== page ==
[Viewpoint]Presidential losers still facing hardships

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[Viewpoint]Presidential losers still facing hardships

Which of our politicians do you think felt the most heartbreak after the 2007 presidential election? It must be the defeated candidates: Chung Dong-young, who lost by a record margin since the amendment of the Constitution in 1986; Rhee In-je of the Democratic Party, who got less than 1 percent of the vote although he took pride in being the candidate of the traditional opposition party of the past 50 years; and Kwon Young-ghil of the Democratic Labor Party, which now faces an internal crisis due to Kwon’s diminishing support.
All three of them may be feeling wretched by now. President Roh Moo-hyun, who is being blamed for causing the disastrous defeat of the liberals in the presidential election, may now find it hard to remain in politics.
Former President Kim Dae-jung, who continuously tried to guide the politicians despite widespread criticism, probably does not feel comfortable, either.
Lee Hoi-chang, chairman of the Liberty Forward Party, and Sohn Hak-kyu, the new chairman of the United New Democratic Party, must not be feeling any better.
The two may be having an even tougher time than the others. Chairman Lee failed twice before in his bids for the presidency.
And then Lee Myung-bak, whom the elder Lee had nominated as the Grand National Party’s candidate for mayor of Seoul when Lee Hoi-chang was chairman of the party, was elected as president with ease, despite numerous ethical concerns. Lee Hoi-chang may resent such unfairness.
What would have happened if Chairman Sohn had remained in the Grand National Party and participated in the party primary? It would have been difficult for him to become the party’s candidate, but he would have received support from both Lee Myung-bak and Park Geun-hye toward the end of the party primary.
Had he stayed, he would have become the second man in the party’s hierarchy and secured his own faction.
He could have become a “responsible prime minister” to share a large part of the presidential authority with the president, or the chairman of the ruling party.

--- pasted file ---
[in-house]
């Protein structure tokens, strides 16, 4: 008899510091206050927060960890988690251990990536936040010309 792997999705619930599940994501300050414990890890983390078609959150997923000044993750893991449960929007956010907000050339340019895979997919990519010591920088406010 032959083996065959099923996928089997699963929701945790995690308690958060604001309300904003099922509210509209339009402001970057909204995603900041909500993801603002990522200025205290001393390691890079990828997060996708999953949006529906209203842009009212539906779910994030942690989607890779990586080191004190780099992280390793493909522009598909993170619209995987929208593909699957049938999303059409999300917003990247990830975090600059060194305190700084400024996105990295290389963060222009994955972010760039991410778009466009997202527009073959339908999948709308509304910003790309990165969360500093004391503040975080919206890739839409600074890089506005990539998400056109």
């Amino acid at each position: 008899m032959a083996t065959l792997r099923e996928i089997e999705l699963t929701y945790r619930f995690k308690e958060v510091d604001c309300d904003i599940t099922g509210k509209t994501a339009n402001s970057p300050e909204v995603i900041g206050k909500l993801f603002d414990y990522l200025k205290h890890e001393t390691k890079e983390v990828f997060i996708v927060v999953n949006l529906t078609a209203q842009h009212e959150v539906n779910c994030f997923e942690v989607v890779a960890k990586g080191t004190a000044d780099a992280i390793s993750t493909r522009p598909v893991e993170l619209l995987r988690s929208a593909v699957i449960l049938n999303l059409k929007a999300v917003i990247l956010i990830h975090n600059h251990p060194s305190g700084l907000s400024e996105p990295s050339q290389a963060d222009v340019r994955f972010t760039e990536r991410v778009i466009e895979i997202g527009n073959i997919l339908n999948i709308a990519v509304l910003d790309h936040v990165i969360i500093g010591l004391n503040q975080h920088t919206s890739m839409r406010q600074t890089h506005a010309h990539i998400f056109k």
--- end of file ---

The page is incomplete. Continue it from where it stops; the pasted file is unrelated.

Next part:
However, he chose to bolt from the GNP, participated in the governing party’s primary election and lost. By all assumptions, he was ruined.
It is said that there are no assumptions in history. There certainly aren’t any in politics. The fate of a political leader can fall to the ground with only one wrong choice. There is no way for Lee Hoi-chang or Sohn Hak-kyu to go back to the past to make a new choice. The only thing left for them now is to try to do their best in their current situation.
The interesting thing is that these two have changed greatly since their departure from the Grand National Party. Both of them graduated from Kyunggi High School and Seoul National University. And both of them have had colorful experiences and careers.
But neither man pursued his own personal comfort by compromising with social injustice.
They led honest and earnest lives and made distinct accomplishments in their fields. However, in the eyes of the people, they were seen as “upper class,” part of the “elite.” The two politicians seem to be overcoming this handicap now.
They finally look like politicians. They even demonstrated political capability that they did not show while they were in the Grand National Party.
Lee Hoi-chang does not look awkward in casual clothes anymore. It seems natural for him to be seen talking to the disabled or street vendors. He can even shrug off being pelted with eggs, saying, “I’ll just consider it an egg massage.”
When signs of internal divisions in his party started to surface after the presidential election, he overcame them by immediately using his considerable political influence, saying he would not run in the legislative elections in April and his close aides would not intervene in party politics.
Sohn Hak-kyu, who used to be seen as a stubborn “model student,” has also changed. He has overcome the handicap of being a former GNP member to become the chairman of the new liberal party. As soon as he became the party’s chairman, he demanded changes from his party’s left-leaning progressives and began embracing a “third way.”
He sought quickly to reform the party’s nomination system, reminding them that an “easy party nomination process means an easy death.” This includes pushing to reform the party’s nomination of candidates for constituencies in the Honam region: “The new party needs to show new faces in the Honam area, the most important power base of the party.”
Hardships make people more mature. If they have truly changed, it must be because of the desperation they felt when falling to the bottom. Things were dark for them right after the presidential election, but some signs of hope have started to appear. There are signs that sentiment is slowly growing for an effective check on the Lee Myung-bak administration. The fact that the arrogance of the rich tends to leave Koreans cold also gives hope to Lee Hoi-chang and Sohn Hak-kyu.
There is still a long way to go. The “original sin” of bolting from their own party will haunt them and cause trouble for them as long as they are in politics. If they decide to run in the forthcoming legislative elections and settle down, their promotion of authentic conservatism and middle-of-the-road progressivism will lose steam. If they overcome it, then they truly will be reborn as opposition leaders.

*The writer is an editorial writer of the JoongAng Ilbo.

by Kim Du-woo
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